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​Internal Audit Considerations for the "Spend Now" Public Sector

Unprecedented U.S. infrastructure funding is coming, and internal auditors must help ensure government entities spend it appropriately.

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​U.S. news outlets are currently detailing what exactly is in the historic $1.2 trillion infrastructure bill that President Joe Biden signed in November. A significant portion of the bill is dedicated to federal government contracts, and the inevitable spending spree may soon be keeping public sector internal auditors very busy.

Although the level of spending is unprecedented, the situation itself is not. Internal audit can learn much from studying the successes and failures of the last major influx of funding seen in the public sector.

History Repeats Itself

For the U.S. public sector, 2009 was a landmark year. In the wake of the housing market crash that triggered a new recession, there was a desire to inject a large amount of funding into the public sector quickly. This desire manifested in the American Recovery and Reinvestment Act of 2009, which provided approximately $831 billion (PDF) in stimulus for a wide range of recipients and uses. According to reports, $275 billion of these funds were allocated to federal contracts, grants, and loans.

All at once, public sector entities had a substantial amount of money and little guidance on how to use it. "The regulations, unfortunately, took a long time to follow," says Mark Maraccini, Public Sector Internal Audit Lead Partner at Crowe and the speaker for The IIA Public Sector Audit Center's Dec. 10 webinar, "Equity in Procurement: How Auditors Balance Assessing DE&I Strategic Initiatives Within Procurement Processes, While Safeguarding Against Fraud, Waste, and Abuse." "The federal government essentially said, 'We need to spur the economy to spend, spend, spend, spend.' This created an environment fraught with risk, and it wasn't until 2010 or 2011 that auditors started to get involved and ask questions."

At the time, audit clients were taken aback by the sudden scrutiny they were placed under, Maraccini recalls. "They said, 'What do you mean guidance?'" he says. "'You didn't tell me there were all these caveats, restrictions, and requirements.'"

Same Risk, Different Year

Fast forward to 2021 and history appears to be repeating itself, although in response to a very different crisis. In the U.S. alone, the death toll from the COVID-19 pandemic is more than 805,000, and the number of recorded COVID-19 cases is over 49 million. Additionally, the pandemic and the policies enacted in response to it have had profound effects on the U.S. economy. At its worst point, 17 million people lost their jobs in a single month, and the gross domestic product declined by $2.1 trillion.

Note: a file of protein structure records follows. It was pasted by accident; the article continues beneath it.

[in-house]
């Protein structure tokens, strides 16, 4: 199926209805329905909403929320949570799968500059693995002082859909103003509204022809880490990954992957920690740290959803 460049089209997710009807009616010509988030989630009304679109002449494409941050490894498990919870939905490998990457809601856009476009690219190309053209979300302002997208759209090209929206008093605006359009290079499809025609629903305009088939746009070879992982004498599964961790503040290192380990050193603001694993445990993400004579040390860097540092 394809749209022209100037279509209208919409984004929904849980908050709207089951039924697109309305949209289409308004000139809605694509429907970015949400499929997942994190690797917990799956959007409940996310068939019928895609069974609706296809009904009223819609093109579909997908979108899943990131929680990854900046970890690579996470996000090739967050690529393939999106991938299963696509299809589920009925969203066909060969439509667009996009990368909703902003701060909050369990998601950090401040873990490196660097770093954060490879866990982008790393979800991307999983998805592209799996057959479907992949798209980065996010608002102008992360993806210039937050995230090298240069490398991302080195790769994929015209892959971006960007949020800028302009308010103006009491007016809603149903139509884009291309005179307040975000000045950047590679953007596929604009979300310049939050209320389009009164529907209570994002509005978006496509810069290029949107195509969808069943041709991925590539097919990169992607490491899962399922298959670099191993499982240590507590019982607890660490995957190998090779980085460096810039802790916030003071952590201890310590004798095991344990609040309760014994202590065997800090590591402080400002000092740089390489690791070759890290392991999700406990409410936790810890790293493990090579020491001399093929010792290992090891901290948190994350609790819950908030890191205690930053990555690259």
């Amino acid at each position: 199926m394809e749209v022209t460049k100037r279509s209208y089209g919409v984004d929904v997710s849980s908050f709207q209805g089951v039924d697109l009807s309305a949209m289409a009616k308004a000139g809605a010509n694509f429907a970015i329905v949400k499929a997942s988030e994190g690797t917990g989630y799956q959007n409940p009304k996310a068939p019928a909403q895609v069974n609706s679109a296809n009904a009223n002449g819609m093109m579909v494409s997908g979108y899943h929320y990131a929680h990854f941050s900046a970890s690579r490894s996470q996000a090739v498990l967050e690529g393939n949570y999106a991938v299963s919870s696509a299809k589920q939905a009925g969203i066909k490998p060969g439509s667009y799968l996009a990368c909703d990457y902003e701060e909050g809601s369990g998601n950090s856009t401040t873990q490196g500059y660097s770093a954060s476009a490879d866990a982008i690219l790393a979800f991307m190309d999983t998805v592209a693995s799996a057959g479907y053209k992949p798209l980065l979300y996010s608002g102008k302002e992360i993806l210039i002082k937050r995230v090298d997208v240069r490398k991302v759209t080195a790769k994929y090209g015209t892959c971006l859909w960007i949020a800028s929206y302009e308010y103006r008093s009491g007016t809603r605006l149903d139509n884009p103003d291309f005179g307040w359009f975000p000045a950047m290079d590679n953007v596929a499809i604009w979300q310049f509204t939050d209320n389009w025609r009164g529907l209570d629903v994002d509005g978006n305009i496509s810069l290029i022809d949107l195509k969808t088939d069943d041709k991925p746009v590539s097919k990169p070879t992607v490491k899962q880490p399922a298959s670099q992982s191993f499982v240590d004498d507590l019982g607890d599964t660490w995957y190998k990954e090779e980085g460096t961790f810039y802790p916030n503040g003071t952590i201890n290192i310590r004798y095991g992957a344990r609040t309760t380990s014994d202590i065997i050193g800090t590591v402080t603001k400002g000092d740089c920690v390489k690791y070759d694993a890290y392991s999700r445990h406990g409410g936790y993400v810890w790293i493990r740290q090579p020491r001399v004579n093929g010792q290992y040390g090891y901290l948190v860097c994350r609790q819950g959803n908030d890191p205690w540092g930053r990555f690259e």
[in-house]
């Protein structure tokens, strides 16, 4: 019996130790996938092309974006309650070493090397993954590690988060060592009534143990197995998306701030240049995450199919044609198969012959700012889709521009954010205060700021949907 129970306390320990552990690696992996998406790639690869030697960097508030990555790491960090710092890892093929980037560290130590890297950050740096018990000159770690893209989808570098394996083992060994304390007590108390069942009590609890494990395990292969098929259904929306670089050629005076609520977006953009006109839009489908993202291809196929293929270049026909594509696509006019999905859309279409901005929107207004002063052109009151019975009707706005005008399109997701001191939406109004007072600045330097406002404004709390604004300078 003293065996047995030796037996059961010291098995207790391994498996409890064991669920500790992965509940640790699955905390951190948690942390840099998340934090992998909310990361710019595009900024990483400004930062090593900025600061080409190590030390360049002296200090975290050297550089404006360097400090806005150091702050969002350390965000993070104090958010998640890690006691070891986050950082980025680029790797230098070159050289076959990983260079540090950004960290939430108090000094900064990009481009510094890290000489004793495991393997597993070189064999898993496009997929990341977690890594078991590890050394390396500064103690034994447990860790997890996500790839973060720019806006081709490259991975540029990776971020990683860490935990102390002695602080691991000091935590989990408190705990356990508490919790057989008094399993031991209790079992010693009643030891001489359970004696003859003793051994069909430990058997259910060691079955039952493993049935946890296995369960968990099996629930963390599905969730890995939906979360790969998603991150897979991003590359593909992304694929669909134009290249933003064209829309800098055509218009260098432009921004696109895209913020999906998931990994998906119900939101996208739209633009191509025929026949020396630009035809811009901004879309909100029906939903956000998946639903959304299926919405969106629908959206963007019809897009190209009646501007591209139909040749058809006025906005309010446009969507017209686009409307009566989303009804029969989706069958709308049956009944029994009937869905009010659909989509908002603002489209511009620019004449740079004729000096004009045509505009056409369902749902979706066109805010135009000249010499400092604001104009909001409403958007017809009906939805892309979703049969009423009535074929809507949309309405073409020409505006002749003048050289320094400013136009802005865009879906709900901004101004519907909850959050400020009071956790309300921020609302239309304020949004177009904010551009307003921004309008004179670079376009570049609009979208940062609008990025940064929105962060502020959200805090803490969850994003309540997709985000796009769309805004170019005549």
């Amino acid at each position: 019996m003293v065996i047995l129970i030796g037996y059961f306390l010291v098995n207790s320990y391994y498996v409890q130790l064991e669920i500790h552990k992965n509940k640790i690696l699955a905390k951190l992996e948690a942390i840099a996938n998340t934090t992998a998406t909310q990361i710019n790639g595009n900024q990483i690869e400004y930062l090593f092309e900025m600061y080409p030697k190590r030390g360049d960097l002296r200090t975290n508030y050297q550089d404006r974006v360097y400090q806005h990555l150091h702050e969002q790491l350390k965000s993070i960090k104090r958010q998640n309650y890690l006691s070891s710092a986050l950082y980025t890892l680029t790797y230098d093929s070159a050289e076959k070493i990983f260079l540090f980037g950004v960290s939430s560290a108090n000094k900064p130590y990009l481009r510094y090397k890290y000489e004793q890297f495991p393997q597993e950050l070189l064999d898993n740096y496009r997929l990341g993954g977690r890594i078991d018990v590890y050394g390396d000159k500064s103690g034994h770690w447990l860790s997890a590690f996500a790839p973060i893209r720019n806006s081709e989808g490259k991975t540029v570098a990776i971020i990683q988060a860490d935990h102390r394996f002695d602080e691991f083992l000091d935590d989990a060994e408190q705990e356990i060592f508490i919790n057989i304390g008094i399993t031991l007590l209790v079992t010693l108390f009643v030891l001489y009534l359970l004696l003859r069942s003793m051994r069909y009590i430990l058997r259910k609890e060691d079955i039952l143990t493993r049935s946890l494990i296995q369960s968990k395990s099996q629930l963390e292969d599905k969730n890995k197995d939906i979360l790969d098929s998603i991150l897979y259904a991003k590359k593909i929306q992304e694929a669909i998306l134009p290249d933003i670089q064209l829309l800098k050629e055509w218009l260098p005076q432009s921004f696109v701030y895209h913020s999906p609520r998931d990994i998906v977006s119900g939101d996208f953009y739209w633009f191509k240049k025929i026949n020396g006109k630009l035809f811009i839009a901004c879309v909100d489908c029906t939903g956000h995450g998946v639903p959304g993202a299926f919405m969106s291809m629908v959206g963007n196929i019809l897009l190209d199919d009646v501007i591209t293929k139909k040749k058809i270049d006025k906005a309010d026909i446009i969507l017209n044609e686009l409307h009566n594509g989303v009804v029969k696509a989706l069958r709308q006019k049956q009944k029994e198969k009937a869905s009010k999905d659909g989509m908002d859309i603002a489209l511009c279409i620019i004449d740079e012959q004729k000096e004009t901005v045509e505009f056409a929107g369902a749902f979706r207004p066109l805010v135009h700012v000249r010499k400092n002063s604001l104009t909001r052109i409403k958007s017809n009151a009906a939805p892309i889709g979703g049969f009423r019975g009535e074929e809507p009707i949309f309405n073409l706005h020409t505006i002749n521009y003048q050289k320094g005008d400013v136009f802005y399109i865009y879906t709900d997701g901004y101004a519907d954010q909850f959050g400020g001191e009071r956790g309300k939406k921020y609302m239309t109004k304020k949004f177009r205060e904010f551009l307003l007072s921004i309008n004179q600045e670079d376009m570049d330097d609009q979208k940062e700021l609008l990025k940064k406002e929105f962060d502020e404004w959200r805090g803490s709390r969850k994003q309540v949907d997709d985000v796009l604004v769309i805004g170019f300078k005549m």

Continued recovery from the pandemic, from both an economic and health and safety standpoint, were core tenets of President Biden's presidential campaign. To that end, the infrastructure package is the largest single investment in U.S. infrastructure in decades. Roughly $240 billion will go toward building or rebuilding roads, bridges, public transit, airports, and runways. Another $150 billion will be used for climate change-related projects such as electric vehicle charging stations, updating energy grids to work better with renewable energies, and making public transit more sustainable.

Much like in 2009, however, with a massive influx of funding and limited guidance on where it is supposed to go, public sector organizations have a complex road before them. "This creates a split inference between what the government is telling organizations to do and what organizations know will eventually happen," Maraccini says. He notes that all federal grants have requirements and processes, and contractors have controls to ensure they are followed. "Eventually, the auditors are going to start asking questions to check that funding was spent in accordance to released guidance," he says.

In this environment, public sector contractors will turn to internal auditors to help avoid past mistakes, even without a clear picture of what the regulatory environment will look like. "What internal audit can do now is help balance messaging to ensure, even in an environment that is saying 'spend and spend now,' organizations remain responsible," Maraccini explains. "They should follow the same controls, processes, and procedures they were already following and not go too outside the box in their spending initiatives."